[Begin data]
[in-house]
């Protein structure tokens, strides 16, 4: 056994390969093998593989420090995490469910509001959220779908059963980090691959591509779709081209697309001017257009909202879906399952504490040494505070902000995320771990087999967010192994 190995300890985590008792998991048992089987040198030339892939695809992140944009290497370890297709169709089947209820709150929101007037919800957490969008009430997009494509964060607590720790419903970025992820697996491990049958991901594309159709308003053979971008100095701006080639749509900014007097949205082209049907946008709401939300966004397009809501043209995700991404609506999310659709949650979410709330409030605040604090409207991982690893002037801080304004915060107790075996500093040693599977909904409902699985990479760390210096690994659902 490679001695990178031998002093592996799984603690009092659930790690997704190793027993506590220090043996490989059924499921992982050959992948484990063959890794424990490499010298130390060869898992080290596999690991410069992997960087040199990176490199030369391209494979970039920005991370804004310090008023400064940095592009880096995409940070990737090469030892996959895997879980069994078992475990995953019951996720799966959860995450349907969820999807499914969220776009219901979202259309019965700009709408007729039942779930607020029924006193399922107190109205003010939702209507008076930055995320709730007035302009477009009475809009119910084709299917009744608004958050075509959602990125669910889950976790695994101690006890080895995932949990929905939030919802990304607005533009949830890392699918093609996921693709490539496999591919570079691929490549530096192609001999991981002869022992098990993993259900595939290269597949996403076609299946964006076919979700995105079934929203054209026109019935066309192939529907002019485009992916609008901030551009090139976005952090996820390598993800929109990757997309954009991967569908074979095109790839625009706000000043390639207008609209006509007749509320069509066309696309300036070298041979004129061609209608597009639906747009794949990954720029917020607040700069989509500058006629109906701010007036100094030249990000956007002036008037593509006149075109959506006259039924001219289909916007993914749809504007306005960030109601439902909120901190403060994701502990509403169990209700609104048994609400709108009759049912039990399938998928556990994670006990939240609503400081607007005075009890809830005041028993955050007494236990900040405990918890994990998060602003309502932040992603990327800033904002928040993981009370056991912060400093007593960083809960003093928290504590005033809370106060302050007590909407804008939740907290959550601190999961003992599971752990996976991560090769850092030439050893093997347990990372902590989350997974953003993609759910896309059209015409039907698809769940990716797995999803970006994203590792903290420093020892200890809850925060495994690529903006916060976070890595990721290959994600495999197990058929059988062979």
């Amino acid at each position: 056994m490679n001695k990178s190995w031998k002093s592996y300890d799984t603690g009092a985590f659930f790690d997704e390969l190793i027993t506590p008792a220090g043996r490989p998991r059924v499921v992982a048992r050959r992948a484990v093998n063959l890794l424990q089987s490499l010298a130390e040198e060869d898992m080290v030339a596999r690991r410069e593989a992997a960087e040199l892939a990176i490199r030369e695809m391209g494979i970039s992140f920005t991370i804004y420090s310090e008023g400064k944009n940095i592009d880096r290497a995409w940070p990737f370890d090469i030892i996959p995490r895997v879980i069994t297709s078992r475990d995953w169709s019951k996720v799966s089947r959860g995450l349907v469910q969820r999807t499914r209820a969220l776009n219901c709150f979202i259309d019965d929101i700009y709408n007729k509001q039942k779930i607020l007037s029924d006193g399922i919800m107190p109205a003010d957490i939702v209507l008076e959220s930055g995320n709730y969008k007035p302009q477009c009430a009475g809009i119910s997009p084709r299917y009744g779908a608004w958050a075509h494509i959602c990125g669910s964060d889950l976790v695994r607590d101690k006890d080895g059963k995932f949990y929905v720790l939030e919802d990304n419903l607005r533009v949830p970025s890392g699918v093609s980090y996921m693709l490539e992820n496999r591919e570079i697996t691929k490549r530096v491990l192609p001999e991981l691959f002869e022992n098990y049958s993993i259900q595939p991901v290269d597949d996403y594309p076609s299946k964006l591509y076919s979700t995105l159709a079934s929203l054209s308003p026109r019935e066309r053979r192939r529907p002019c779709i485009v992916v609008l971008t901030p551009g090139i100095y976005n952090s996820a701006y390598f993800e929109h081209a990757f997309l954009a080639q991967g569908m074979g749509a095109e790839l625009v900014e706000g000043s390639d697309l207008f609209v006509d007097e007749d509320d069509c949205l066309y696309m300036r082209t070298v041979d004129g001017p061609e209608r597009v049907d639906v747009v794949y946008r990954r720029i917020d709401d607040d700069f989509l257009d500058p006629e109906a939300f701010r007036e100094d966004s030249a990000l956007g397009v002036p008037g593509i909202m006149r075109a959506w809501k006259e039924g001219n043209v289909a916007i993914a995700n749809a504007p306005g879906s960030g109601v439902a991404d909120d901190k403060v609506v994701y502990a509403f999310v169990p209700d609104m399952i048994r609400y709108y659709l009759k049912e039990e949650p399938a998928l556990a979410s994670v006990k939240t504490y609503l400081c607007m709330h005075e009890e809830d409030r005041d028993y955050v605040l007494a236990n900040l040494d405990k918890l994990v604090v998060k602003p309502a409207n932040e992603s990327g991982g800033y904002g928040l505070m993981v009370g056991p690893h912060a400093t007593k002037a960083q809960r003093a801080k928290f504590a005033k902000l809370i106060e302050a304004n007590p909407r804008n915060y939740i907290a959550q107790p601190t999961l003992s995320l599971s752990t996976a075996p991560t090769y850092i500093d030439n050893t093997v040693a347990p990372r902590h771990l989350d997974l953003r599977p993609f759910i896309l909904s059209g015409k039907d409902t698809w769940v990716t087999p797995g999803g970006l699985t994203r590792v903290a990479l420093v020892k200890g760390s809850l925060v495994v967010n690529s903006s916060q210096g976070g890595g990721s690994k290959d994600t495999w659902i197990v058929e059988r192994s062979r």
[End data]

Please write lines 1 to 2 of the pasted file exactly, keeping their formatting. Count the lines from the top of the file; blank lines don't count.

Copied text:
[in-house]
């Protein structure tokens, strides 16, 4: 056994390969093998593989420090995490469910509001959220779908059963980090691959591509779709081209697309001017257009909202879906399952504490040494505070902000995320771990087999967010192994 190995300890985590008792998991048992089987040198030339892939695809992140944009290497370890297709169709089947209820709150929101007037919800957490969008009430997009494509964060607590720790419903970025992820697996491990049958991901594309159709308003053979971008100095701006080639749509900014007097949205082209049907946008709401939300966004397009809501043209995700991404609506999310659709949650979410709330409030605040604090409207991982690893002037801080304004915060107790075996500093040693599977909904409902699985990479760390210096690994659902 490679001695990178031998002093592996799984603690009092659930790690997704190793027993506590220090043996490989059924499921992982050959992948484990063959890794424990490499010298130390060869898992080290596999690991410069992997960087040199990176490199030369391209494979970039920005991370804004310090008023400064940095592009880096995409940070990737090469030892996959895997879980069994078992475990995953019951996720799966959860995450349907969820999807499914969220776009219901979202259309019965700009709408007729039942779930607020029924006193399922107190109205003010939702209507008076930055995320709730007035302009477009009475809009119910084709299917009744608004958050075509959602990125669910889950976790695994101690006890080895995932949990929905939030919802990304607005533009949830890392699918093609996921693709490539496999591919570079691929490549530096192609001999991981002869022992098990993993259900595939290269597949996403076609299946964006076919979700995105079934929203054209026109019935066309192939529907002019485009992916609008901030551009090139976005952090996820390598993800929109990757997309954009991967569908074979095109790839625009706000000043390639207008609209006509007749509320069509066309696309300036070298041979004129061609209608597009639906747009794949990954720029917020607040700069989509500058006629109906701010007036100094030249990000956007002036008037593509006149075109959506006259039924001219289909916007993914749809504007306005960030109601439902909120901190403060994701502990509403169990209700609104048994609400709108009759049912039990399938998928556990994670006990939240609503400081607007005075009890809830005041028993955050007494236990900040405990918890994990998060602003309502932040992603990327800033904002928040993981009370056991912060400093007593960083809960003093928290504590005033809370106060302050007590909407804008939740907290959550601190999961003992599971752990996976991560090769850092030439050893093997347990990372902590989350997974953003993609759910896309059209015409039907698809769940990716797995999803970006994203590792903290420093020892200890809850925060495994690529903006916060976070890595990721290959994600495999197990058929059988062979």